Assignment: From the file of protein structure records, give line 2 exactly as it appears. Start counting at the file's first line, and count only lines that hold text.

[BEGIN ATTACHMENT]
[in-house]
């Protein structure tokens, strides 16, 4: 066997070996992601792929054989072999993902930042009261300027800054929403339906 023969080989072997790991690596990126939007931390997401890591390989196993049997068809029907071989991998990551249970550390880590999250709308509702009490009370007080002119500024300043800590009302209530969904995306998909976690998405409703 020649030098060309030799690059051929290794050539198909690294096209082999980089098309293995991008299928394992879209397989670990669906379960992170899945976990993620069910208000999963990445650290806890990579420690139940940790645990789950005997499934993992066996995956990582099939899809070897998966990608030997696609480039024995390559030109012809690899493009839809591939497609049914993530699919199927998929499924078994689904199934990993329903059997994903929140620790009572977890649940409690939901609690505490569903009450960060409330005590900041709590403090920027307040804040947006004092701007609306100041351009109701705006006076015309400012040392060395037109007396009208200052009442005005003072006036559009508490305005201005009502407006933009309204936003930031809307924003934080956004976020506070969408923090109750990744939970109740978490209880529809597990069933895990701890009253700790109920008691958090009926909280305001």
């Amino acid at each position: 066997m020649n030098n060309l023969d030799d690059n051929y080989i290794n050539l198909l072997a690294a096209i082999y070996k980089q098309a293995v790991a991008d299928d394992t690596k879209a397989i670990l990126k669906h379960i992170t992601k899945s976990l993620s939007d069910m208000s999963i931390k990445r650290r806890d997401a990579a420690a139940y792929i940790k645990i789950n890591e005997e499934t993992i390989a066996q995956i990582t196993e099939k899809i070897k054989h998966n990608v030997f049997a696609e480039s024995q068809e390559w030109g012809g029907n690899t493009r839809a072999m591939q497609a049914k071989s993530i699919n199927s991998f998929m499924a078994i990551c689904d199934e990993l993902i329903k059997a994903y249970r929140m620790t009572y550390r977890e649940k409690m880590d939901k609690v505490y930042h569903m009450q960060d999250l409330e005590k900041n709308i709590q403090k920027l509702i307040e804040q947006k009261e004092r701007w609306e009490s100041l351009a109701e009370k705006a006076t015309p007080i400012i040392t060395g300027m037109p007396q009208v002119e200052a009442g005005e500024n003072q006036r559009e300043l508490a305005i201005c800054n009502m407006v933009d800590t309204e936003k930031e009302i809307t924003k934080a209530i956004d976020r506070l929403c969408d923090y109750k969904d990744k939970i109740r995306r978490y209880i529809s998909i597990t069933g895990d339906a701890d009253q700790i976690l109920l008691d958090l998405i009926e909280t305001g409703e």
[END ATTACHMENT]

């Protein structure tokens, strides 16, 4: 066997070996992601792929054989072999993902930042009261300027800054929403339906 023969080989072997790991690596990126939007931390997401890591390989196993049997068809029907071989991998990551249970550390880590999250709308509702009490009370007080002119500024300043800590009302209530969904995306998909976690998405409703 020649030098060309030799690059051929290794050539198909690294096209082999980089098309293995991008299928394992879209397989670990669906379960992170899945976990993620069910208000999963990445650290806890990579420690139940940790645990789950005997499934993992066996995956990582099939899809070897998966990608030997696609480039024995390559030109012809690899493009839809591939497609049914993530699919199927998929499924078994689904199934990993329903059997994903929140620790009572977890649940409690939901609690505490569903009450960060409330005590900041709590403090920027307040804040947006004092701007609306100041351009109701705006006076015309400012040392060395037109007396009208200052009442005005003072006036559009508490305005201005009502407006933009309204936003930031809307924003934080956004976020506070969408923090109750990744939970109740978490209880529809597990069933895990701890009253700790109920008691958090009926909280305001």